Sizewell nuclear waste pledge

BRITISH Nuclear Group has given an assurance that radioactive waste will not be “imported” into the Sizewell A site from other similar stations when they close.

By David Green

BRITISH Nuclear Group has given an assurance that radioactive waste will not be “imported” into the Sizewell A site from other similar stations when they close.

Sizewell A, one of Britain's first generation Magnox nuclear plants, is due to close at the end of this year after 40 years in operation.

The most dangerous radioactive waste - the spent fuel pins - will be removed and taken to Sellafield in Cumbria for reprocessing.

Low level waste - such as slightly contaminated overalls and gloves - is likely to be taken to an existing dump at Drigg, also in Cumbria.

However, there is currently no disposal route for the intermediate level waste (ILW) - radioactively contaminated plant from the reactor area, liquids and other residues.

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Local authority and community members of the Sizewell Stakeholder Group accept that intermediate level waste from the decommissioning of Sizewell A will stay on site until a national policy is formulated.

However, members had expressed their strong opposition to waste being brought in from other Magnox stations which will also be decommissioned over the next few years.

They sought an assurance from British Nuclear Group and its subsidiary, Magnox Electric Limited, which runs Sizewell A, that this would not happen. Now the assurance has been given in a letter to the Stakeholder Group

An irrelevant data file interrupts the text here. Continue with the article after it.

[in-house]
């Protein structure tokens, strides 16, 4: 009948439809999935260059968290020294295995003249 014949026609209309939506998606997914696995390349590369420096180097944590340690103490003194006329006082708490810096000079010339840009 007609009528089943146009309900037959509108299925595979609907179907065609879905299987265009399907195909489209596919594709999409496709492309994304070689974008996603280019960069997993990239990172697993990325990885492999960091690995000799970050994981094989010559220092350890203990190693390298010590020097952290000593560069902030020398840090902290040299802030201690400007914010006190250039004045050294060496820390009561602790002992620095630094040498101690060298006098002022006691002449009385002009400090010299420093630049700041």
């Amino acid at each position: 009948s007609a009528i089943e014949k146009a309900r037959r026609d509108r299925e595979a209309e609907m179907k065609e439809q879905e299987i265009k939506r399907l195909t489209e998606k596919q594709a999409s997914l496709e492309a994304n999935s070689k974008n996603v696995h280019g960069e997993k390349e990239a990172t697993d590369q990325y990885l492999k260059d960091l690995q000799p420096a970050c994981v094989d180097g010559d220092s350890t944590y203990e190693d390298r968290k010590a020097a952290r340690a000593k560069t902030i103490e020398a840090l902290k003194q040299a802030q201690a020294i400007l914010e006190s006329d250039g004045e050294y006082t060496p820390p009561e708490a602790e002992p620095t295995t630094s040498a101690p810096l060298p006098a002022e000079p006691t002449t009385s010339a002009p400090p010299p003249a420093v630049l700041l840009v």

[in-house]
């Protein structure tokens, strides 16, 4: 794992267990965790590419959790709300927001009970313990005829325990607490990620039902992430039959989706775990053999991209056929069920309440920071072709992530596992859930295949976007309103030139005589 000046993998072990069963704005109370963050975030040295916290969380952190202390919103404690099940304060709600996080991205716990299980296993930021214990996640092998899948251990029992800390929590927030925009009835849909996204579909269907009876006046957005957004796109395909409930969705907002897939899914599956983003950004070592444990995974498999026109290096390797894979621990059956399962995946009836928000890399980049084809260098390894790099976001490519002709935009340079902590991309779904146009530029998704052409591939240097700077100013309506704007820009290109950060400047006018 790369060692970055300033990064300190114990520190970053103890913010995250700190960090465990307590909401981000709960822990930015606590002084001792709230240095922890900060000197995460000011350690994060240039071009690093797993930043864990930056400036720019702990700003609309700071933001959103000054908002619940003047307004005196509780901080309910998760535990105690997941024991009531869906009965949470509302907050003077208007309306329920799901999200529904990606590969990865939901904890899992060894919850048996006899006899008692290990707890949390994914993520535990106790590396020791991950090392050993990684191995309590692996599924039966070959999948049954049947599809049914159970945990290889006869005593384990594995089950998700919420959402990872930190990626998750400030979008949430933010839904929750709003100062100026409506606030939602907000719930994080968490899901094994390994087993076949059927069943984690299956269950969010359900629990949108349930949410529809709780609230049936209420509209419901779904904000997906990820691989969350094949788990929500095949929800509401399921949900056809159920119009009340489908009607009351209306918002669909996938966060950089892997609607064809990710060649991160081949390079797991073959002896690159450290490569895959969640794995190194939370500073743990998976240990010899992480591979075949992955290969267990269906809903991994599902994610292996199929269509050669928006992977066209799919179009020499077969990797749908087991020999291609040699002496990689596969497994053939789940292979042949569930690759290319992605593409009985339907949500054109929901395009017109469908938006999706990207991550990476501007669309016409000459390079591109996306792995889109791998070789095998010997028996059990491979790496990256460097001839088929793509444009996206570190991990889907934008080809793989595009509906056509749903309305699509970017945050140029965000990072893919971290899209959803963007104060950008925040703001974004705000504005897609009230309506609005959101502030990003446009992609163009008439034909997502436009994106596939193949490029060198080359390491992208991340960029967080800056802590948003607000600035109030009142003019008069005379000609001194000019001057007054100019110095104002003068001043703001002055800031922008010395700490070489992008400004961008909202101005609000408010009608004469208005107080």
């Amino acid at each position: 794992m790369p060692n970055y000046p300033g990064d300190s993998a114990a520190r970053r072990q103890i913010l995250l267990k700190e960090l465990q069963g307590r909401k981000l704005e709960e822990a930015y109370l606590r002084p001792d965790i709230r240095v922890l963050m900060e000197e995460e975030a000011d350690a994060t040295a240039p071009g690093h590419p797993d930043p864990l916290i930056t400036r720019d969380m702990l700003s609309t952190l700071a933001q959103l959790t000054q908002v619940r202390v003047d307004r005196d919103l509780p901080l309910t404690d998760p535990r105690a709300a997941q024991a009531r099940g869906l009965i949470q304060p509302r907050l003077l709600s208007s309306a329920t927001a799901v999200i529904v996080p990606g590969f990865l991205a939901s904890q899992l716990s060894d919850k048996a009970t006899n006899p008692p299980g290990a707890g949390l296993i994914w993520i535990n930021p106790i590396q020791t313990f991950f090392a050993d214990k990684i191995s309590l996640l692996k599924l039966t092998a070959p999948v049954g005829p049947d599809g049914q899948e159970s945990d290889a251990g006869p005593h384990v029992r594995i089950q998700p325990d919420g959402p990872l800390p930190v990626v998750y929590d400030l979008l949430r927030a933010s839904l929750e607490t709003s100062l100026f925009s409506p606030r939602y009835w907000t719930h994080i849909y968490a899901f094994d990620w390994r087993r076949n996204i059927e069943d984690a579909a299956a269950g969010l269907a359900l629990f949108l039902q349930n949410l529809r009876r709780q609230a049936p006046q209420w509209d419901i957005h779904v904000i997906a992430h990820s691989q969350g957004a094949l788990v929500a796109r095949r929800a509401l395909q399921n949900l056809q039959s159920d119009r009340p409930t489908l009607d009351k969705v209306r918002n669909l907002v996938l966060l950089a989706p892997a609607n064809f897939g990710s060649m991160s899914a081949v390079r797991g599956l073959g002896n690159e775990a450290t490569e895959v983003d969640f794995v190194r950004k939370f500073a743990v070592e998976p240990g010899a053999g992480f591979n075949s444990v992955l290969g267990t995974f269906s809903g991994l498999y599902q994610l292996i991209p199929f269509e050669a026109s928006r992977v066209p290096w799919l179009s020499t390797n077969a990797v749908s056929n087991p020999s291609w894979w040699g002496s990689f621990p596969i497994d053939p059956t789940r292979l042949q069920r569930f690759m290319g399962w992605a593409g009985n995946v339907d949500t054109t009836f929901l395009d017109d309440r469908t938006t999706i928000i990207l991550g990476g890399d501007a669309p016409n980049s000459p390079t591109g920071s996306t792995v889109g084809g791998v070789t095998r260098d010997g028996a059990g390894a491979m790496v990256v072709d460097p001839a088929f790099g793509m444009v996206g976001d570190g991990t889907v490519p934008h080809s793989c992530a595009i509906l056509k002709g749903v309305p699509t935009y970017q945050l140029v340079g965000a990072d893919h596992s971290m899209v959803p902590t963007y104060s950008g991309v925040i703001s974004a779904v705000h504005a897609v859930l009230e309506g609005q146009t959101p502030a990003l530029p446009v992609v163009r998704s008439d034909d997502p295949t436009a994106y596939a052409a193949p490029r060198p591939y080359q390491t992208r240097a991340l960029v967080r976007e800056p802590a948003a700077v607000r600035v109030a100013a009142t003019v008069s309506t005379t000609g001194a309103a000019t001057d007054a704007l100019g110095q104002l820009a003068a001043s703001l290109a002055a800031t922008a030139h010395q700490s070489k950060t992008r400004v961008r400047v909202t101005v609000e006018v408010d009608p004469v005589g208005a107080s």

It states: “Magnox Electric Limited would like to stress that it has no proposals, preliminary or otherwise, to import intermediate level waste into the Sizewell A site.”

The letter also makes clear that the use of existing buildings for the purpose of storing “packaged” intermediate level waste is currently under review.

However, construction of a new store had been assessed as part of the proposals for decommissioning.

“It is considered that should existing buildings be chosen for the storage of packaged ILW, this alternative should not be any worse in environmental impact terms, but this will be considered further at that time,” the letter states.

If a new purpose-built ILW store was proposed, a planning application would be submitted and, consequently, the public would be consulted.

Charles Barnett, chairman of the Shut Down Sizewell Campaign, welcomed the assurance about the non-importation of ILW from other Magnox sites but said on-site storage was the “least worst” option.

“Our view is that every Magnox station should have a purpose built store - above ground or underground - to accommodate all waste arising from the station, rendered into passive state, packaged and monitored for leaks.

“We will have to leave our descendents to decide what to do with it eventually. Nuclear power has brought us down a terrible cul-de-sac and it would be folly to build any more stations,” he said.

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